Billy Causey, superintendent of the Florida Keys National Marine Sanctuary, is another pragmatist, a former tropical fish collector who once questioned establishing a protected area in the Keys. "People hear the word 'sanctuary' and think we're going to ban everything," he said.
Causey has had his share of fights: In July 1992, he arrived at the Buccaneer Lodge in Marathon, Fla., to see himself being hanged in effigy by sanctuary protesters. But he has had wins as well, working with scuba divers, fishermen and politicians from both parties in 2001 to create the Tortugas, a 151 square nautical mile reserve, now the largest U.S. no-take area.
Today, exploited species are thriving in restrictive Keys reserves such as Eastern and Western Sambo, which have been closed to fishing and other activities since 1997. Giant spiny lobsters once again huddle under the reefs. State officials said the crustaceans' average weight rose from 0.71 pounds to 1.1 pounds by 2001.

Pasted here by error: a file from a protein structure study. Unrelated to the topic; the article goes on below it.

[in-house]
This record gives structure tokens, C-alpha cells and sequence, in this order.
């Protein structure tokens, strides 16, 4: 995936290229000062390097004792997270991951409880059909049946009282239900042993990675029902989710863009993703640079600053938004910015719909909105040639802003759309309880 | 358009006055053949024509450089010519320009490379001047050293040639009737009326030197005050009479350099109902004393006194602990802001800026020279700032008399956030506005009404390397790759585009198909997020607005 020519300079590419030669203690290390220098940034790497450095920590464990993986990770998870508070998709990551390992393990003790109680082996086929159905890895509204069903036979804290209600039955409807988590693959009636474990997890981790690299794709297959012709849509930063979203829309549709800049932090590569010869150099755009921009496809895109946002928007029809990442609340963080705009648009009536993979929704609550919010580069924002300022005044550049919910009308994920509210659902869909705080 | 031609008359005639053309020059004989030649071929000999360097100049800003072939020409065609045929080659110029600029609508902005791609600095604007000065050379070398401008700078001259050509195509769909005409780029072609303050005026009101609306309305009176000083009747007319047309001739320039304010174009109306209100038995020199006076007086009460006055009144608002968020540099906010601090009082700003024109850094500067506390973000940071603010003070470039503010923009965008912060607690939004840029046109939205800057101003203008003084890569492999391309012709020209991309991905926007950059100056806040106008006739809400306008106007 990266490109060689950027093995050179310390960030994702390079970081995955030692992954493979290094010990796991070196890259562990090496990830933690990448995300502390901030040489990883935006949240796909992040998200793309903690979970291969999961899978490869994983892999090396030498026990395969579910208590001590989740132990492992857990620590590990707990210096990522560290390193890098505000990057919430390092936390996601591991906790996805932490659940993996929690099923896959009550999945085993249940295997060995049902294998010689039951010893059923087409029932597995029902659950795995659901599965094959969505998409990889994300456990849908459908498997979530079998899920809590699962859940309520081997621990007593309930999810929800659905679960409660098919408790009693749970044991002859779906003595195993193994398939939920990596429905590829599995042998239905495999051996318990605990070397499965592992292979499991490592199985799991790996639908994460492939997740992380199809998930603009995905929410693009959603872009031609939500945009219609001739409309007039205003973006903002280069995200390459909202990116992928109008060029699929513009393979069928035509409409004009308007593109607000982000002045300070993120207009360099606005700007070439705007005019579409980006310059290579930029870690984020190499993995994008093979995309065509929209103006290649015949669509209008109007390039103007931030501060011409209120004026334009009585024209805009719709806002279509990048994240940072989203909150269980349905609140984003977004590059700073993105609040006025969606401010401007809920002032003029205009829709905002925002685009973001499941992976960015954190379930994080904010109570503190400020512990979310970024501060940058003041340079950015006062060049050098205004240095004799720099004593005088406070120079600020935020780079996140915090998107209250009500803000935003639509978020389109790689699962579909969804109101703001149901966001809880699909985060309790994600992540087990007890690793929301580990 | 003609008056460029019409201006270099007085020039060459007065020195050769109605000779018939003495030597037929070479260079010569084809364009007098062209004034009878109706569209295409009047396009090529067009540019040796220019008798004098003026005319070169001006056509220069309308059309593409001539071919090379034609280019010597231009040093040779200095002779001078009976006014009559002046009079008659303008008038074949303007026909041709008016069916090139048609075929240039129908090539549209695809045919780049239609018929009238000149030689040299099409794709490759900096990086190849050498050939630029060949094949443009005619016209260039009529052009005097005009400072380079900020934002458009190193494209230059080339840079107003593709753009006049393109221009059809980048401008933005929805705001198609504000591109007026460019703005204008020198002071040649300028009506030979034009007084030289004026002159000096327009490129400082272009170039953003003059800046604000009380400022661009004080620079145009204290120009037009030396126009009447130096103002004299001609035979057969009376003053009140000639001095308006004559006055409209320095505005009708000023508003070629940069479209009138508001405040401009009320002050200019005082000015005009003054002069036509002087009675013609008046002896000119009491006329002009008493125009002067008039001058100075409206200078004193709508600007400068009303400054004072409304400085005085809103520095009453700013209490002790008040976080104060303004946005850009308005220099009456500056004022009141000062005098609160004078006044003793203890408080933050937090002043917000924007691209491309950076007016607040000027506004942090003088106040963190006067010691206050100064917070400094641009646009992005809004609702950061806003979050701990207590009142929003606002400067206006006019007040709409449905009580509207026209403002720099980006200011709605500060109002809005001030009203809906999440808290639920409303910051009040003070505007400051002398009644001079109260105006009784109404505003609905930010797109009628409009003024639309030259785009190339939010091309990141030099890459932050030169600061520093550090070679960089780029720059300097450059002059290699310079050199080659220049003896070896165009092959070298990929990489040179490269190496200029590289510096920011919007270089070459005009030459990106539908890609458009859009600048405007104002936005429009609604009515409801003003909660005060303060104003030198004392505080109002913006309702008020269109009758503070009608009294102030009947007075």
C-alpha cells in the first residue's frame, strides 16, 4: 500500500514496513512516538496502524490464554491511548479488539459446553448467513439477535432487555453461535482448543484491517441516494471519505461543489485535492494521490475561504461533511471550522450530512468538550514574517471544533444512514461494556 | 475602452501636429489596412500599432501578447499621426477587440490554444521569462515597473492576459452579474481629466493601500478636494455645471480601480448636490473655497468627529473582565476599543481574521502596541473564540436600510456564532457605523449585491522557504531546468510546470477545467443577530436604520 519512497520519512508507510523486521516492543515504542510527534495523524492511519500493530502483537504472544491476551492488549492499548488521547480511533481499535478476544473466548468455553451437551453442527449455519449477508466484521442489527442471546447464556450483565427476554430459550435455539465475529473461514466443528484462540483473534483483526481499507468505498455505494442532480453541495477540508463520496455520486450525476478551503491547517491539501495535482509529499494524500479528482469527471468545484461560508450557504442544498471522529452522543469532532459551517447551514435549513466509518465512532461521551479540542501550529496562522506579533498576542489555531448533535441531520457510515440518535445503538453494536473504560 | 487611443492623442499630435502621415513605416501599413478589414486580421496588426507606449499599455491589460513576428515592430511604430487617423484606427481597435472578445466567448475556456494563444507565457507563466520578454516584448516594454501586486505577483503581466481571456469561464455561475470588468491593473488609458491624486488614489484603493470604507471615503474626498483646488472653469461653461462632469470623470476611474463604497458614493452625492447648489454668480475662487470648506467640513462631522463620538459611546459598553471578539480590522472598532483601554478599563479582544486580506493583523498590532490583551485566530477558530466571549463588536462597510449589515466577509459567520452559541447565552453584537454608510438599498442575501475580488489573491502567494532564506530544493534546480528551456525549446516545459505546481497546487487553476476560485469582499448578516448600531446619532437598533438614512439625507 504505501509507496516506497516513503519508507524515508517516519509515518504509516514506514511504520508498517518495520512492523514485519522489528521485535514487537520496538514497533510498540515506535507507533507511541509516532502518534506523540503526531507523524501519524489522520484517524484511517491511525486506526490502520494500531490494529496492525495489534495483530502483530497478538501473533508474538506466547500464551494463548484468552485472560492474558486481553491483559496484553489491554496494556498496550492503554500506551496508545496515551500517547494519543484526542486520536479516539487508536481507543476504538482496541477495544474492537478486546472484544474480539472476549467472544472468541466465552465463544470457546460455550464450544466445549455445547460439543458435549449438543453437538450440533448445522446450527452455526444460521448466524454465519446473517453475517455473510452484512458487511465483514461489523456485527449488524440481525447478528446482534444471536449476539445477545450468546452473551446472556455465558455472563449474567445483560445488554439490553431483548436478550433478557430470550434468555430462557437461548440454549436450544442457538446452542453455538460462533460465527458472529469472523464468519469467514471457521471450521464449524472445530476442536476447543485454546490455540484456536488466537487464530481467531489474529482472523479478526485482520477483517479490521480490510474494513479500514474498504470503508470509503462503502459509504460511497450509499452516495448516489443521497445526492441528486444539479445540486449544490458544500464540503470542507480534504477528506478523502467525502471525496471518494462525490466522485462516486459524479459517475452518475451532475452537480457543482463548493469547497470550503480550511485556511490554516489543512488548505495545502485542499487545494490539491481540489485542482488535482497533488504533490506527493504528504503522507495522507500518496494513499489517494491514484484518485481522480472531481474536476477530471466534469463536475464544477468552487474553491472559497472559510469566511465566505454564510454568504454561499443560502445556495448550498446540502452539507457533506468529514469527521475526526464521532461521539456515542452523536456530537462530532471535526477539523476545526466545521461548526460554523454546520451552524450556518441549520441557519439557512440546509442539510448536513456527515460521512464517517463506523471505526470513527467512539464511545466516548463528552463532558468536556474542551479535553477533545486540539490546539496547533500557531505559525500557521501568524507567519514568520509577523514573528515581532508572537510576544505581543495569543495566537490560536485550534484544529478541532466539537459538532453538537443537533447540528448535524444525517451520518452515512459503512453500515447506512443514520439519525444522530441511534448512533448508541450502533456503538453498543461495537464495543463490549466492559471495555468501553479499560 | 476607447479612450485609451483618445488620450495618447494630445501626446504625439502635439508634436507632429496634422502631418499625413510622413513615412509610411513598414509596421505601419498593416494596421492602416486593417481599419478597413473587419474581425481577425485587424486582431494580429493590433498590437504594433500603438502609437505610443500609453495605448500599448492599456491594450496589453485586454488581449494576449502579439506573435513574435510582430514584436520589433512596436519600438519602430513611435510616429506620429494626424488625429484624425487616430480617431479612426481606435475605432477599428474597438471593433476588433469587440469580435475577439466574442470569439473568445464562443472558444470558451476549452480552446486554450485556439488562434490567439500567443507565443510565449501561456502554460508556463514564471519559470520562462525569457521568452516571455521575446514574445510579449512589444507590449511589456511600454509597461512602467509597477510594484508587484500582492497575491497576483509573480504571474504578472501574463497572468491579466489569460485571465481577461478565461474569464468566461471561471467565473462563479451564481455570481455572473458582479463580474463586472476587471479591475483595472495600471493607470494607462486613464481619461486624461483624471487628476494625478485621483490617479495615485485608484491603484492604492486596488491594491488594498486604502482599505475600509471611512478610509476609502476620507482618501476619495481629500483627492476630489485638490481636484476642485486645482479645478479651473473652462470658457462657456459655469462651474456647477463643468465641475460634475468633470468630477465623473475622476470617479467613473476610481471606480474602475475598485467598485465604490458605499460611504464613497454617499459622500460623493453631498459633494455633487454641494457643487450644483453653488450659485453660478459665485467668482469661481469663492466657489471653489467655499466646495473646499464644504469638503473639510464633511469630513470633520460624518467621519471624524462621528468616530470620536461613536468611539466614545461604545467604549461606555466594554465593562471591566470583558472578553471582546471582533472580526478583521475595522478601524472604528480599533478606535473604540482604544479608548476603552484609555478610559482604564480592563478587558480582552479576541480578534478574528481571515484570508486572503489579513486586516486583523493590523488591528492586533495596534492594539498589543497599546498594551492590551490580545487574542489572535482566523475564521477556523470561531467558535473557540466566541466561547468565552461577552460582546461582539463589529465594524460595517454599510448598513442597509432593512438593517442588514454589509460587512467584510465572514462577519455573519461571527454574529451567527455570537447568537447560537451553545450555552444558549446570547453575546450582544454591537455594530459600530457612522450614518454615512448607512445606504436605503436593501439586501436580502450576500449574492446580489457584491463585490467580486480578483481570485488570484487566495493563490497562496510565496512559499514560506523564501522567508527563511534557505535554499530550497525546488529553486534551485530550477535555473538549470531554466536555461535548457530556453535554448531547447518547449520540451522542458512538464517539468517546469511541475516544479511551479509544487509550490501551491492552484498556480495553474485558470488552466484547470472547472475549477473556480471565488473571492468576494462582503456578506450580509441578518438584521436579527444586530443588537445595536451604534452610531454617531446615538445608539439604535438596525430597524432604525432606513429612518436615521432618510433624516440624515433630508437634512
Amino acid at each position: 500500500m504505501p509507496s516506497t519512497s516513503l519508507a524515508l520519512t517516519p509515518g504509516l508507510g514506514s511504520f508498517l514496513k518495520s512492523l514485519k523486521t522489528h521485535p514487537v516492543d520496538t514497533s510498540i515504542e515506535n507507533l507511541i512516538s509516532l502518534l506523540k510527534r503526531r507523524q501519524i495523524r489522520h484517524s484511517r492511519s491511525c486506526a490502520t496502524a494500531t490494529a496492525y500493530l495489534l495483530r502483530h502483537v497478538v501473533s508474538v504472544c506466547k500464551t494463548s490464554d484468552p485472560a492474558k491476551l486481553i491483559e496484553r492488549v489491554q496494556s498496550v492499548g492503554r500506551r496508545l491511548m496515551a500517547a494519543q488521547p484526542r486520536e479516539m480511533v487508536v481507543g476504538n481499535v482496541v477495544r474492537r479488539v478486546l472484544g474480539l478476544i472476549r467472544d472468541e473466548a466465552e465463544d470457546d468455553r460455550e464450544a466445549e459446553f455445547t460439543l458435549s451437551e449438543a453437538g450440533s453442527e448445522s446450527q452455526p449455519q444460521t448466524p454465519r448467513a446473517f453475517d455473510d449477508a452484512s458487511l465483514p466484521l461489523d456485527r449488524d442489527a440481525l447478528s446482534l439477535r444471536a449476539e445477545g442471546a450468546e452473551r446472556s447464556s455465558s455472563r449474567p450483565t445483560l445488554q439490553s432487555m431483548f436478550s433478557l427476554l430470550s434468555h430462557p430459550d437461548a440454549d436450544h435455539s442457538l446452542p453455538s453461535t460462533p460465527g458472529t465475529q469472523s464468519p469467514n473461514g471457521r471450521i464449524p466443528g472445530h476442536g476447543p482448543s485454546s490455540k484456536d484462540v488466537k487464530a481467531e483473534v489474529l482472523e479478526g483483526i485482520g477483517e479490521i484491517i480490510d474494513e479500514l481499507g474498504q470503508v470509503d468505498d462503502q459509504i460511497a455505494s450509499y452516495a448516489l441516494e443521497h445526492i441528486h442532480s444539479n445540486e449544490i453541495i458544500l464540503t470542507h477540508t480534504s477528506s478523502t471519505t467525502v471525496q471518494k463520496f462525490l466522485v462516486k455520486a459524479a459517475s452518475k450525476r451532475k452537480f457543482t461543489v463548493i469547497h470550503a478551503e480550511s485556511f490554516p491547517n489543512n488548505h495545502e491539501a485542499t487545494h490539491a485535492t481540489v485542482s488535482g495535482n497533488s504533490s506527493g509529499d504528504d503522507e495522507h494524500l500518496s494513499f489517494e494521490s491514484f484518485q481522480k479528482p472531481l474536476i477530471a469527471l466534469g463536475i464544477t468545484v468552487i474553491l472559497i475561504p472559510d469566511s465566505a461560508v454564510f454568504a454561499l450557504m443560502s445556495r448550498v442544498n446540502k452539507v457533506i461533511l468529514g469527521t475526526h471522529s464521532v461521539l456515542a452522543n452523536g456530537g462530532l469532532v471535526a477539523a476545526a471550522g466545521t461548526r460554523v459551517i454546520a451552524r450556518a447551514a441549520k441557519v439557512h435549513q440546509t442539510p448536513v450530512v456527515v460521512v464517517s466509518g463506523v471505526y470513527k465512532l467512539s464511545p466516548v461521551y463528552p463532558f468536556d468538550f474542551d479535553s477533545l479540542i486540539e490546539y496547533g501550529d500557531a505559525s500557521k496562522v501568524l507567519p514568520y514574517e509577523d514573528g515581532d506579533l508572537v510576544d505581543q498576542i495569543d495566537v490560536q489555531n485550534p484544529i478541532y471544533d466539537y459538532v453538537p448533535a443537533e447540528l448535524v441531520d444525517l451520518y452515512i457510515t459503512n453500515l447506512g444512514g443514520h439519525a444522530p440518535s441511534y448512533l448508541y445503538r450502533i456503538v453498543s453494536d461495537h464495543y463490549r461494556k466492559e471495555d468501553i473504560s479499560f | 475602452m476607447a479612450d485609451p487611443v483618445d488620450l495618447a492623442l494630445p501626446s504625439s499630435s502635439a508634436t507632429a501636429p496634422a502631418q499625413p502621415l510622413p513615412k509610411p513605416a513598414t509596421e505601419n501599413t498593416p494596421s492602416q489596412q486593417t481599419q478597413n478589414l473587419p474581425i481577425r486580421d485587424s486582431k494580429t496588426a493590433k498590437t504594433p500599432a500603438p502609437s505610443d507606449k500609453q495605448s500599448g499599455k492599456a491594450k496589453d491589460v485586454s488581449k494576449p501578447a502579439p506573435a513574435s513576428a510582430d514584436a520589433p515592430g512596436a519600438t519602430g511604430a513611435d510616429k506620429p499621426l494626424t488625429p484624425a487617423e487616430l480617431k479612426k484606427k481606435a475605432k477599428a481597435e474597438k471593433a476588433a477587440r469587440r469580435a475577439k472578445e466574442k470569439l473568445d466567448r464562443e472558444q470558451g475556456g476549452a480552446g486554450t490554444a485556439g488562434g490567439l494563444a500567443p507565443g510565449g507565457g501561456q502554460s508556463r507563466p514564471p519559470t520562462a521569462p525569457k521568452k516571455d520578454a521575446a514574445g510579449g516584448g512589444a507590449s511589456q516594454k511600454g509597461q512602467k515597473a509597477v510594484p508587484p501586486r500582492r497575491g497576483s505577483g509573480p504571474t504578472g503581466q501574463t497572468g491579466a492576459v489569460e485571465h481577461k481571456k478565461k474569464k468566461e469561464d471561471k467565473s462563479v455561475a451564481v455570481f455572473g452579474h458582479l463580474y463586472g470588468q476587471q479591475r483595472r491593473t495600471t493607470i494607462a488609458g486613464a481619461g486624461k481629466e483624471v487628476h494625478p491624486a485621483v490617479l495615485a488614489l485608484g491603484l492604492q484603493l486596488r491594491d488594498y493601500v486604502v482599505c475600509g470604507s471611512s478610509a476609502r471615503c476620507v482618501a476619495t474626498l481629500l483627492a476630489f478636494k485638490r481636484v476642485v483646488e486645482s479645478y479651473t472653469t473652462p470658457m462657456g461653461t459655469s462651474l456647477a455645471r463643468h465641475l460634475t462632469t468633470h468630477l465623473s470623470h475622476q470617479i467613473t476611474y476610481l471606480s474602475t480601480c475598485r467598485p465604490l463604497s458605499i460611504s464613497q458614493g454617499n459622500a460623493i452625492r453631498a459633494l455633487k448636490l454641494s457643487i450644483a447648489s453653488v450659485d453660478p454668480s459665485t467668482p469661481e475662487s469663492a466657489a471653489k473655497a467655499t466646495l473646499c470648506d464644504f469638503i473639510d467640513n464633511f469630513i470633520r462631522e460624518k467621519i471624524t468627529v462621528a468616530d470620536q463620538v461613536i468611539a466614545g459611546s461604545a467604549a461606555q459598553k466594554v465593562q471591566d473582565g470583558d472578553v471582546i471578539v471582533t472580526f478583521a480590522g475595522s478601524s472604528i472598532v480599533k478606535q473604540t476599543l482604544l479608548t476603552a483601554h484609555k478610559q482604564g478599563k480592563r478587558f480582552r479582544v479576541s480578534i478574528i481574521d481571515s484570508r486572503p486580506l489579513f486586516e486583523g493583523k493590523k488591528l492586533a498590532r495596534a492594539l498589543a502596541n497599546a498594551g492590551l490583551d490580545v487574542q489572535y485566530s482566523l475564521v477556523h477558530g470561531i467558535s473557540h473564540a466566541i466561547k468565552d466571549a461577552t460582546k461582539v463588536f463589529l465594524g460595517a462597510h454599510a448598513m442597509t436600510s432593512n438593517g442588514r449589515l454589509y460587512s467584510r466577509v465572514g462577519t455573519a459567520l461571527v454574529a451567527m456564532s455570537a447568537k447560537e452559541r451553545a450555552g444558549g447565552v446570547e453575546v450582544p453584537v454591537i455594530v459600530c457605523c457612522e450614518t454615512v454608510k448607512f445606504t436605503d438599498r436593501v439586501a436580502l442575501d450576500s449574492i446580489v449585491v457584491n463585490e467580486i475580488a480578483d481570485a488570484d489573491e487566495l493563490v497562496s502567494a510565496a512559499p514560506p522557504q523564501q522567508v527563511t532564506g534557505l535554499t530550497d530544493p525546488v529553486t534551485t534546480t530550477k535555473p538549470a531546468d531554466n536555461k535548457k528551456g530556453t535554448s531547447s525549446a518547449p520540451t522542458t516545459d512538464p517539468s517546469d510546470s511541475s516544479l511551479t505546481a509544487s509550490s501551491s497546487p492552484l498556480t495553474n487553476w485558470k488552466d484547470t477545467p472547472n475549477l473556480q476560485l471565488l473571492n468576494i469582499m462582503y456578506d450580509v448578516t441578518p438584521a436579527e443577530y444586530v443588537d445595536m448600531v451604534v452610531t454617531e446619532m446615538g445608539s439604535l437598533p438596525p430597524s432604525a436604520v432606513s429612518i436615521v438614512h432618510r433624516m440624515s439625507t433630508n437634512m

Early next year, federal officials are poised to enact their most ambitious reserve plan ever in the northwestern Hawaiian islands. More than 1,200 miles long and 100 miles wide, the area represents one of the most isolated and diverse ecosystems on Earth, with more than 7,000 marine species, 25 percent of which are found nowhere else.
The islands are too remote to be a tourist destination, and fewer than 10 fishing boats make the several-day trek. These fishermen may be grandfathered in under the proposed sanctuary plan, but even so they are fighting it.
"Just because we're small, they're just going to step on us and push us aside," said Robert Gomes, one of the few fishermen who works there. Daniel Basta, director of the Marine Sanctuary Program, said it is "likely" some fishing will be allowed, but he declined to elaborate. He said establishing the sanctuary, which would be more than six times the size of the country's existing sanctuaries combined, would make "a fundamental statement by our country about conservation."
Americans may initially resist such moves, Basta said, but over time they are becoming more receptive. "The public process is messy," he said. "But if you educate, are patient and build trust with the American public, they will do the right thing."